Giorgio Agamben

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48, 104, 106, conversations.

Giorgio Agamben (born 1942) is an Italian philosopher who teaches at the University of Verona. He also holds a professorship at the European Graduate School, teaches at the Collège International de Philosophie in Paris and at the University of Macerata in Italy, and has held visiting appointments at several American universities. He became famous for his investigations on the concepts of state of exception and Homo sacer.


Agamben was educated at the University of Rome, where he wrote a thesis on the political thought of Simone Weil. Agamben participated in Martin Heidegger's Le Thor seminars (on Heraclitus and Hegel) in 1966 and 1968. In the seventies he worked primarily on linguistics, philology, poetics, and medievalist topics, where he began to elaborate his primary concerns, though without as yet inflecting them in a specifically political direction. In 1974-1975 he was a fellow at the Warburg Institute, where he wrote Stanzas (1979).

Close to Elsa Morante, on whom he has written, Pier Paolo Pasolini, in whose The Gospel According to St. Matthew he played the part of Philip, Italo Calvino, Ingeborg Bachmann, Pierre Klossowski, Jean-Luc Nancy, Jacques Derrida, and Jean-François Lyotard, his strongest influences include Walter Benjamin, whose complete works he edited in Italian translation. Agamben's philosophy draws from Michel Foucault as well as from Italian neo-marxist thought. He frequently cites Carl Schmitt and Walter Benjamin. While sometimes being cryptic in his writings, in interviews he makes himself clear as a public thinker in Foucauldian tradition who is interested in social conflicts on a global scale.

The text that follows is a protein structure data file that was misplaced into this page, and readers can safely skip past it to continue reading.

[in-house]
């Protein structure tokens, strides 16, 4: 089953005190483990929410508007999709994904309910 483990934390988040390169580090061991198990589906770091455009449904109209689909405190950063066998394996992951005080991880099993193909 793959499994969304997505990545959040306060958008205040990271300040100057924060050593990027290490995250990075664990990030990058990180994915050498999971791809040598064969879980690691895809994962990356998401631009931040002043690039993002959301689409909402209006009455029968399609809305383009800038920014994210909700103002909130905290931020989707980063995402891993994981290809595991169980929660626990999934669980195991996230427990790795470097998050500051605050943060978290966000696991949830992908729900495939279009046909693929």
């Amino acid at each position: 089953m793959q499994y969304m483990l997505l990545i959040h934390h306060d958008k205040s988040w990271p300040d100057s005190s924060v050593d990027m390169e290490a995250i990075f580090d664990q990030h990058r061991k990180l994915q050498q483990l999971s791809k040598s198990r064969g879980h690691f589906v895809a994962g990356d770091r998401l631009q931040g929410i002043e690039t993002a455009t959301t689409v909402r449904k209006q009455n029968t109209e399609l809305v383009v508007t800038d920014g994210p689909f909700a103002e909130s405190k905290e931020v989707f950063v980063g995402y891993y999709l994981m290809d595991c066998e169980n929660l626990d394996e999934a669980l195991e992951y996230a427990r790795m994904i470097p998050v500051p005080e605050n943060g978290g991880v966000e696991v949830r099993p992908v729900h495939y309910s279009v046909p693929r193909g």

Criticism against US response to "9-11" and biometrics

Giorgio Agamben is particularly critical of the United States' response to September 11, 2001, and its instrumentalization as a permanent condition that legitimizes a state of exception as the dominant paradigm for governing in contemporary politics. He warns against a "generalization of the state of exception" through laws like the USA PATRIOT Act, which means a permanent installment of martial law and emergency powers. In January 2004, he refused to give a lecture in the United States because under the US-VISIT he would have been required to give up his biometric information, which he believed stripped him to a state of "bare life" (zoe) and was akin to the tattooing that the Nazis did during World War II.

However, Agamben's criticisms target a broader scope than the US "war on terror". As he points out in State of Exception (2005), rule by decree has became common since World War I in all modern states, and has been since then generalized and abused. Agamben points out a general tendency of modernity, recalling for example that when Francis Galton and Alphonse Bertillon invented "judicial photography" for "anthropometric identification", the procedure was reserved to criminals; to the contrary, today's society is tending toward a generalization of this procedure to all citizens, placing the population under permanent suspicion and surveillance: "The political body thus has became a criminal body". And Agamben to remind that the Jews deportation in France and other occupied countries was made possible by the photos taken from identity cards ==References==

. Furthermore, Agamben's political criticisms open up in a larger philosophical critique of the concept of sovereignty itself, which he explains is intrinsically related to the state of exception.


In The Coming Community (1993), Giorgio Agamben writes:

If human beings were or had to be this or that substance, this or that destiny, no ethical experience would be possible... This does not mean, however, that human are not, and do not have to be, something, that they are simply consigned to nothingness and therefore can freely decide whether to be or not to be, to adopt or not to adopt this or that destiny (nihilism and decisionism coincide at this point). There is an effect something that humans are and have to be, but this is not an essence nor properly a thing: It is the simple fact of one's own existence as possibility or potentiality... ==References==